In my head i imagine it as a toned down version of Aspen from Dumb and Dumber...even though i've never been to Aspen
|05-19-2009 09:48 AM|
I don't think you are going to get smaller lift lines at Jackson. World class out of control terrain for sure though. Just skip the Vail resorts idea. Passes are cheap, but crowds are also huge, especially on weekends or big powder days. The corridor (I70)that Vail resorts are located off of, is he most heavily traveled ski highway in the United States. I know first hand.
Big Sky/Moonlight would be an off the beaten path spot to look at. Great looking terrain there.
Crested Butte is a fantastic mountain. Very steep, plenty of kill yourself terrain. One of the most underrated "extreme" mountains out there. Seth Morrison broke on to the scene there. It's definitely bad ass, and if you can handle the terrain there, you can handle the other big mountains like Squaw or Jackson. Telluride would be another spot to look at. Way off the beaten path there.
Washington state would be another spot. Baker looks out of control good. No real resort towns there, but you can live in a real town plenty close to the area. The most snow in a season has fallen in Washington.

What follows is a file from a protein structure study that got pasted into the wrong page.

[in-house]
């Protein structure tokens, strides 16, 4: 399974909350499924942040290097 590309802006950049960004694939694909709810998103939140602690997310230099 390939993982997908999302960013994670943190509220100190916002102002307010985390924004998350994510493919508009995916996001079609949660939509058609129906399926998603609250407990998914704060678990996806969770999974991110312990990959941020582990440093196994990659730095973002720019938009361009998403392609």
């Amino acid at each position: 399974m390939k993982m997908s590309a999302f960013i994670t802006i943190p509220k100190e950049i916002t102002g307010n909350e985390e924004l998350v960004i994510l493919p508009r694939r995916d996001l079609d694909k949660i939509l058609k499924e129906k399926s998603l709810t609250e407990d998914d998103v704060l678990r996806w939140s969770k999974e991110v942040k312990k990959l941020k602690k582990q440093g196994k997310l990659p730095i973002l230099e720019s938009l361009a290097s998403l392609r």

|05-18-2009 05:15 PM|
|buggravy||Jackson, but it's been 10 years since I've been there (as a skier at the time). Also, if you're really concerned with variety, look into Vail Resorts' Epic Pass, and live in either Eagle or Summit County.|
|05-18-2009 09:30 AM|
|snoeboarder||good question, bump|
|05-18-2009 02:39 AM|
Where to do a Season in the US
I just finished up doing my first season at Whistler Blackcomb as a lifty in Canada and im thinking about doing another. Problem is, getting work visas is a bitch and I dont see how I will manage getting back there. I want get outside of my home state (CA)
So the question is what mountains will be big and advanced enough to entertain for a whole season? Gotta have the bowls, glades, and step open hills to shred. Smaller lift lines would be nice as well.
Crested Bute, Bachelor, Steamboat maybe?